This chapter examines contemporary critiques of human rights, focusing on the downside of human rights claims — what is commonly understood by advocates of human rights to be the ‘misuse’ or ‘abuse’ of human rights. It first considers how human rights claims conflate ethical and legal claims because the subject of rights is not a socially constituted legal subject. It then discusses the rise of human rights as well as the relationship between human rights claims and international interventions such as humanitarianism, international law, and military intervention. In particular, it analyses the ethical, legal, and political questions raised by the Kosovo war. The chapter shows that there is a paradox at the heart of the human rights discourse, which enables claims made on behalf of victims, the marginalized, and excluded to become a mechanism for the creation of new frameworks for the exercise of power.
Alan J. Kuperman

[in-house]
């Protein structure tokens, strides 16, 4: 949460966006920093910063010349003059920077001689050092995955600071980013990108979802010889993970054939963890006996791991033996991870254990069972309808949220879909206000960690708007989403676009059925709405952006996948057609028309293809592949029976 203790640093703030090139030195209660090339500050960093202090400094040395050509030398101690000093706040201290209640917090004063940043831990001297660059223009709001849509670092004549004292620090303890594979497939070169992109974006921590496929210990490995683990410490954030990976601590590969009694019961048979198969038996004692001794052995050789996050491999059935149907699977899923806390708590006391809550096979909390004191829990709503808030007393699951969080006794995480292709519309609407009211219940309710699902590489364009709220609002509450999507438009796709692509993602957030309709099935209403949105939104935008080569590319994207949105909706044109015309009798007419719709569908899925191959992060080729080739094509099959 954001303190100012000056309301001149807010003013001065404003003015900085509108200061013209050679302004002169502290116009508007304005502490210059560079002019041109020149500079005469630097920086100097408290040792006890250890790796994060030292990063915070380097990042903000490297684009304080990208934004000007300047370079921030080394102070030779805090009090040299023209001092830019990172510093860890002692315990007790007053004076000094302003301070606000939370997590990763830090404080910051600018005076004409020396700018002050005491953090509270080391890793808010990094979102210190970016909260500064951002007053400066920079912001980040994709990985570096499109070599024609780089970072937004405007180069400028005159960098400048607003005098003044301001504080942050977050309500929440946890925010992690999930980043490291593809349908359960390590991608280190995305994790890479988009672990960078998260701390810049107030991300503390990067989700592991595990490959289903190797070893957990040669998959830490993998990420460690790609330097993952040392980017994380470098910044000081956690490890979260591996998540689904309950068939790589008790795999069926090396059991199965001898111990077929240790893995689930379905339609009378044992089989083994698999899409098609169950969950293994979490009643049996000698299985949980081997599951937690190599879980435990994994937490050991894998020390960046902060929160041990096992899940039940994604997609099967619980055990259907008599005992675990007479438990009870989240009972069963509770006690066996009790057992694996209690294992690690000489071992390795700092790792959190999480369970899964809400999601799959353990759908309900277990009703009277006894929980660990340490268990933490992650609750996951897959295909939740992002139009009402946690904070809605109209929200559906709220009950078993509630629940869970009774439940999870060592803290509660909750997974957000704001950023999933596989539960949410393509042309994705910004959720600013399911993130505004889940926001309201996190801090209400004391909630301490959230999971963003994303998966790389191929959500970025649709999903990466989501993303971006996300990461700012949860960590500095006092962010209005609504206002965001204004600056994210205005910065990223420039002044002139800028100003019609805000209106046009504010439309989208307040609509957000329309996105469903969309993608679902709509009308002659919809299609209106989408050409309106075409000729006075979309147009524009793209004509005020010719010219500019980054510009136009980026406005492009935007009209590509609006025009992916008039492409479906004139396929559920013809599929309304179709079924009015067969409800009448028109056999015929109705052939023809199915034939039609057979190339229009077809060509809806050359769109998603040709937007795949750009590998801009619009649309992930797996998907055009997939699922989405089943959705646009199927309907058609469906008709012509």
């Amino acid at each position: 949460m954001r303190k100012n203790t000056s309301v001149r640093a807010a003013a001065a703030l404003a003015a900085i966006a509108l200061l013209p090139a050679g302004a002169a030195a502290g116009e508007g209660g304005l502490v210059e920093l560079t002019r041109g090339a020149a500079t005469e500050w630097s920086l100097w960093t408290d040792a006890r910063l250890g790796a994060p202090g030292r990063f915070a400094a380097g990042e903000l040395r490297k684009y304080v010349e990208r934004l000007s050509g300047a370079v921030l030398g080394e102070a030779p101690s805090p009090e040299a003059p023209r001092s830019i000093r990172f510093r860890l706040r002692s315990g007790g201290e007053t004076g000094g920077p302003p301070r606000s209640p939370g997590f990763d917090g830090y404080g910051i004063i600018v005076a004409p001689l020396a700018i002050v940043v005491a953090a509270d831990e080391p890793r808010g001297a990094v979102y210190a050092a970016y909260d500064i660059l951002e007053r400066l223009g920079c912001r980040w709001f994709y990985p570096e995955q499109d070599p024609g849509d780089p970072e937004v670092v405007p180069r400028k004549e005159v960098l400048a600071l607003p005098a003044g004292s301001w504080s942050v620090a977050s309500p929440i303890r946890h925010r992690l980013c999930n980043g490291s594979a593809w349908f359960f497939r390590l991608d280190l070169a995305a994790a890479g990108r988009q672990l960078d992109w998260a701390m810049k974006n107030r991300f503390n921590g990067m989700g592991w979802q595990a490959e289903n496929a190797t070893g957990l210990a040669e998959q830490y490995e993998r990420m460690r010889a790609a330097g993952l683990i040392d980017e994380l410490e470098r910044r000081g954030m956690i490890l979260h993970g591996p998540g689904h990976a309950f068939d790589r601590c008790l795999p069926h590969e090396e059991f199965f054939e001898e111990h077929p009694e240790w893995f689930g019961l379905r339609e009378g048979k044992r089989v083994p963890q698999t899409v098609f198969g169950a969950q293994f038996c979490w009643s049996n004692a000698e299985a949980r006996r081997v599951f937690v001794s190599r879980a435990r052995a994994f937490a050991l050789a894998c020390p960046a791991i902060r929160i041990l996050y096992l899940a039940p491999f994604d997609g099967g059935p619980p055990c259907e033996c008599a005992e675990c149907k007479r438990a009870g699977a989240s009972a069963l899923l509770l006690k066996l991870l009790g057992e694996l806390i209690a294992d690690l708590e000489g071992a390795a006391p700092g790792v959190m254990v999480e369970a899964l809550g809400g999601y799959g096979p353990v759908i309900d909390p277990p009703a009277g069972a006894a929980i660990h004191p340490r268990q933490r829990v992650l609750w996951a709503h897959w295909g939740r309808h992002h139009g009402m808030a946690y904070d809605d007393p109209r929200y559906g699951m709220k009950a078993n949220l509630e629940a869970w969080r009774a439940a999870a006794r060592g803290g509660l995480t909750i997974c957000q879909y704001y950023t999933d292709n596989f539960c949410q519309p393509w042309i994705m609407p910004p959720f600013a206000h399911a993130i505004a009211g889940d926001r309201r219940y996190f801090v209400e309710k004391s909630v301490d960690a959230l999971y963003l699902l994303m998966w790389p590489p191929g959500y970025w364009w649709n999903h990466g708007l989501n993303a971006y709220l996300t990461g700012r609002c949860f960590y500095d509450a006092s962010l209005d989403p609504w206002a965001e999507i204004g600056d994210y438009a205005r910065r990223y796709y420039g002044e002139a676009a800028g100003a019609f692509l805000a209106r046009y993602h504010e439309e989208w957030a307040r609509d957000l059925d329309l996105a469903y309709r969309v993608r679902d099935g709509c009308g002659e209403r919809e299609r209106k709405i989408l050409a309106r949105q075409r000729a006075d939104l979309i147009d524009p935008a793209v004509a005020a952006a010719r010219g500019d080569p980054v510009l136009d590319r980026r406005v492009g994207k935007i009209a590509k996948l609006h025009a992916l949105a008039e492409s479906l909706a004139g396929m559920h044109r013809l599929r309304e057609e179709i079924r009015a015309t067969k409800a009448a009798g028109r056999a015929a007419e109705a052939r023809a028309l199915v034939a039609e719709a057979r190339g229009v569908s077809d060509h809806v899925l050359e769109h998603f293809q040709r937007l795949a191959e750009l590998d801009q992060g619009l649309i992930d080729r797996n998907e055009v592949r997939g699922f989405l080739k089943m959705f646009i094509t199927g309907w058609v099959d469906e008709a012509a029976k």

This chapter examines humanitarian intervention and its relationship to the promotion of human rights. It first traces the evolution of humanitarian intervention, especially in the wake of the Second World War and the Cold War, to include military force and the violation of traditional norms of neutrality and state sovereignty. It then describes some obstacles to effective intervention, including the speed of violence, logistical hurdles to military deployment, and lack of political will. It also discusses unintended consequences, such as how the ‘moral hazard’ of humanitarian intervention may inadvertently trigger and perpetuate civil conflict, thus exacerbating civilian suffering. Many of these concepts are illustrated with a detailed case study of humanitarian intervention in Bosnia from 1992 to 1995 by the United States, European Community, United Nations, and NATO. The chapter concludes with recommendations to improve humanitarian intervention and to reconcile it with the promotion of human rights.